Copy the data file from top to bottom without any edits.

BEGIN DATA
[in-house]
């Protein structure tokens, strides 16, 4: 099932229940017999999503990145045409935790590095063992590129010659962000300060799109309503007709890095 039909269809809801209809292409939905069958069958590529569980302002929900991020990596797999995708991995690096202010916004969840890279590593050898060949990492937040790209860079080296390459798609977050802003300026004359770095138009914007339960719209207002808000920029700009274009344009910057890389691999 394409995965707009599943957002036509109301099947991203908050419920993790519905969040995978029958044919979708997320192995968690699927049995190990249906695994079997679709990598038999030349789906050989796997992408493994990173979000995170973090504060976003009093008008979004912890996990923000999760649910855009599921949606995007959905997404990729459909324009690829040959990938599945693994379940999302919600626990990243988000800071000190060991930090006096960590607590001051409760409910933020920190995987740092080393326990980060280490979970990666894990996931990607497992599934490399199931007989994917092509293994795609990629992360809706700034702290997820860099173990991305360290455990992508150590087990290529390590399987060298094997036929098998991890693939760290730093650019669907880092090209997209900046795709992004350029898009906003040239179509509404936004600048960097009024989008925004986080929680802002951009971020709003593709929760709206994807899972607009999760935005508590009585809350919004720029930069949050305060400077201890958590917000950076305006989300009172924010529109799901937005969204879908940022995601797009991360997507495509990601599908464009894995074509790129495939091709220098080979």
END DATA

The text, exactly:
[in-house]
């Protein structure tokens, strides 16, 4: 099932229940017999999503990145045409935790590095063992590129010659962000300060799109309503007709890095 039909269809809801209809292409939905069958069958590529569980302002929900991020990596797999995708991995690096202010916004969840890279590593050898060949990492937040790209860079080296390459798609977050802003300026004359770095138009914007339960719209207002808000920029700009274009344009910057890389691999 394409995965707009599943957002036509109301099947991203908050419920993790519905969040995978029958044919979708997320192995968690699927049995190990249906695994079997679709990598038999030349789906050989796997992408493994990173979000995170973090504060976003009093008008979004912890996990923000999760649910855009599921949606995007959905997404990729459909324009690829040959990938599945693994379940999302919600626990990243988000800071000190060991930090006096960590607590001051409760409910933020920190995987740092080393326990980060280490979970990666894990996931990607497992599934490399199931007989994917092509293994795609990629992360809706700034702290997820860099173990991305360290455990992508150590087990290529390590399987060298094997036929098998991890693939760290730093650019669907880092090209997209900046795709992004350029898009906003040239179509509404936004600048960097009024989008925004986080929680802002951009971020709003593709929760709206994807899972607009999760935005508590009585809350919004720029930069949050305060400077201890958590917000950076305006989300009172924010529109799901937005969204879908940022995601797009991360997507495509990601599908464009894995074509790129495939091709220098080979």